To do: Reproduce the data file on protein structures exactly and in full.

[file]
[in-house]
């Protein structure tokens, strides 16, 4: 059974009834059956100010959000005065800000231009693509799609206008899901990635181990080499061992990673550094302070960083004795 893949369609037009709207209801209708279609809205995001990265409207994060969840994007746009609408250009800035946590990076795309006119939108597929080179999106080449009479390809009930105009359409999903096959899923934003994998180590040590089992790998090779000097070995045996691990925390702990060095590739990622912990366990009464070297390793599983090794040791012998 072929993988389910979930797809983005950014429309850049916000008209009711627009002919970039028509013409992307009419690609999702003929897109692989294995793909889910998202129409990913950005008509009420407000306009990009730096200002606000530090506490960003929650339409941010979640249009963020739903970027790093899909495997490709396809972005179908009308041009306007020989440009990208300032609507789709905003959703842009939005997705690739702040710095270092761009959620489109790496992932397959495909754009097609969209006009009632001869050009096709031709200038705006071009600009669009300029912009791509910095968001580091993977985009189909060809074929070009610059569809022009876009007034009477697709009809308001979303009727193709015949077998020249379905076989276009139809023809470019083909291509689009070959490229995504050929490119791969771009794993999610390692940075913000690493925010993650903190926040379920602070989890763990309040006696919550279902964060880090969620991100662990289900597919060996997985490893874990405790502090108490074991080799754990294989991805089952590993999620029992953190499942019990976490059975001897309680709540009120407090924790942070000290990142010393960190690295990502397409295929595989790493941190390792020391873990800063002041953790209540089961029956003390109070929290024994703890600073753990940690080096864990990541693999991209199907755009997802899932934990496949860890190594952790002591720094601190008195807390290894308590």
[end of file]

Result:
[in-house]
């Protein structure tokens, strides 16, 4: 059974009834059956100010959000005065800000231009693509799609206008899901990635181990080499061992990673550094302070960083004795 893949369609037009709207209801209708279609809205995001990265409207994060969840994007746009609408250009800035946590990076795309006119939108597929080179999106080449009479390809009930105009359409999903096959899923934003994998180590040590089992790998090779000097070995045996691990925390702990060095590739990622912990366990009464070297390793599983090794040791012998 072929993988389910979930797809983005950014429309850049916000008209009711627009002919970039028509013409992307009419690609999702003929897109692989294995793909889910998202129409990913950005008509009420407000306009990009730096200002606000530090506490960003929650339409941010979640249009963020739903970027790093899909495997490709396809972005179908009308041009306007020989440009990208300032609507789709905003959703842009939005997705690739702040710095270092761009959620489109790496992932397959495909754009097609969209006009009632001869050009096709031709200038705006071009600009669009300029912009791509910095968001580091993977985009189909060809074929070009610059569809022009876009007034009477697709009809308001979303009727193709015949077998020249379905076989276009139809023809470019083909291509689009070959490229995504050929490119791969771009794993999610390692940075913000690493925010993650903190926040379920602070989890763990309040006696919550279902964060880090969620991100662990289900597919060996997985490893874990405790502090108490074991080799754990294989991805089952590993999620029992953190499942019990976490059975001897309680709540009120407090924790942070000290990142010393960190690295990502397409295929595989790493941190390792020391873990800063002041953790209540089961029956003390109070929290024994703890600073753990940690080096864990990541693999991209199907755009997802899932934990496949860890190594952790002591720094601190008195807390290894308590």